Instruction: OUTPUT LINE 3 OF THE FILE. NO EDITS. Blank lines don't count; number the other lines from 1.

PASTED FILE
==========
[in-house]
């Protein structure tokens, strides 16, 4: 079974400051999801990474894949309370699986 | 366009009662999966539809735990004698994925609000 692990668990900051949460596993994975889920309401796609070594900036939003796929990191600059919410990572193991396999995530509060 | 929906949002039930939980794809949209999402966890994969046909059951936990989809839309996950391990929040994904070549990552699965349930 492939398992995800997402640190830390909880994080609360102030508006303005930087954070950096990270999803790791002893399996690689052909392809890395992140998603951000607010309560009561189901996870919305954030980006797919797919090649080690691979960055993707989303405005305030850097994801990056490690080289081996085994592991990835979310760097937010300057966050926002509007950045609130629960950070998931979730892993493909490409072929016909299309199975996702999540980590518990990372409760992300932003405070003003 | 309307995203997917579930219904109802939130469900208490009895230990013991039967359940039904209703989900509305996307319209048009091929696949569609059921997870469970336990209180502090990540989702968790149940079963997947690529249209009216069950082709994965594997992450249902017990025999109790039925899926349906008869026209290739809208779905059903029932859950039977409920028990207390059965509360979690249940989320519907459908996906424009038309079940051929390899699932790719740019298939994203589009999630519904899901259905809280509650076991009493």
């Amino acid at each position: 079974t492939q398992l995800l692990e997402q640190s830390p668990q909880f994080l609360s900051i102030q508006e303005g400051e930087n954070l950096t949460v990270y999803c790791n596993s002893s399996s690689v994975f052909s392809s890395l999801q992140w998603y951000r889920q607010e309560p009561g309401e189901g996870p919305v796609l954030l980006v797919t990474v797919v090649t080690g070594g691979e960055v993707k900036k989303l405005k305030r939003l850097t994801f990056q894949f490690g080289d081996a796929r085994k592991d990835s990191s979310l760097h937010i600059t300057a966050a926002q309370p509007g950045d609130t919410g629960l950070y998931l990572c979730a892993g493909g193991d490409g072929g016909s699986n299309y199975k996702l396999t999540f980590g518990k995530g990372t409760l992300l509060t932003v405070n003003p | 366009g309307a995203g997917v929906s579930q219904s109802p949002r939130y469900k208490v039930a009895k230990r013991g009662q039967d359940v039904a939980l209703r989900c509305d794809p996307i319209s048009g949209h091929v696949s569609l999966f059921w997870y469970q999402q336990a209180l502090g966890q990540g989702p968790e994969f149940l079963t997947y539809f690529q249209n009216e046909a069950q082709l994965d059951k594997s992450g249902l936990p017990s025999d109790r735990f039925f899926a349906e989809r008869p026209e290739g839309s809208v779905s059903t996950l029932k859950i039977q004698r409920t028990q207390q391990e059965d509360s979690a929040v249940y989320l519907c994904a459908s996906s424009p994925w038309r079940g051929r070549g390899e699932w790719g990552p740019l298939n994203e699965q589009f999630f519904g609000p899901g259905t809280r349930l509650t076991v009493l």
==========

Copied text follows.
């Amino acid at each position: 079974t492939q398992l995800l692990e997402q640190s830390p668990q909880f994080l609360s900051i102030q508006e303005g400051e930087n954070l950096t949460v990270y999803c790791n596993s002893s399996s690689v994975f052909s392809s890395l999801q992140w998603y951000r889920q607010e309560p009561g309401e189901g996870p919305v796609l954030l980006v797919t990474v797919v090649t080690g070594g691979e960055v993707k900036k989303l405005k305030r939003l850097t994801f990056q894949f490690g080289d081996a796929r085994k592991d990835s990191s979310l760097h937010i600059t300057a966050a926002q309370p509007g950045d609130t919410g629960l950070y998931l990572c979730a892993g493909g193991d490409g072929g016909s699986n299309y199975k996702l396999t999540f980590g518990k995530g990372t409760l992300l509060t932003v405070n003003p | 366009g309307a995203g997917v929906s579930q219904s109802p949002r939130y469900k208490v039930a009895k230990r013991g009662q039967d359940v039904a939980l209703r989900c509305d794809p996307i319209s048009g949209h091929v696949s569609l999966f059921w997870y469970q999402q336990a209180l502090g966890q990540g989702p968790e994969f149940l079963t997947y539809f690529q249209n009216e046909a069950q082709l994965d059951k594997s992450g249902l936990p017990s025999d109790r735990f039925f899926a349906e989809r008869p026209e290739g839309s809208v779905s059903t996950l029932k859950i039977q004698r409920t028990q207390q391990e059965d509360s979690a929040v249940y989320l519907c994904a459908s996906s424009p994925w038309r079940g051929r070549g390899e699932w790719g990552p740019l298939n994203e699965q589009f999630f519904g609000p899901g259905t809280r349930l509650t076991v009493l």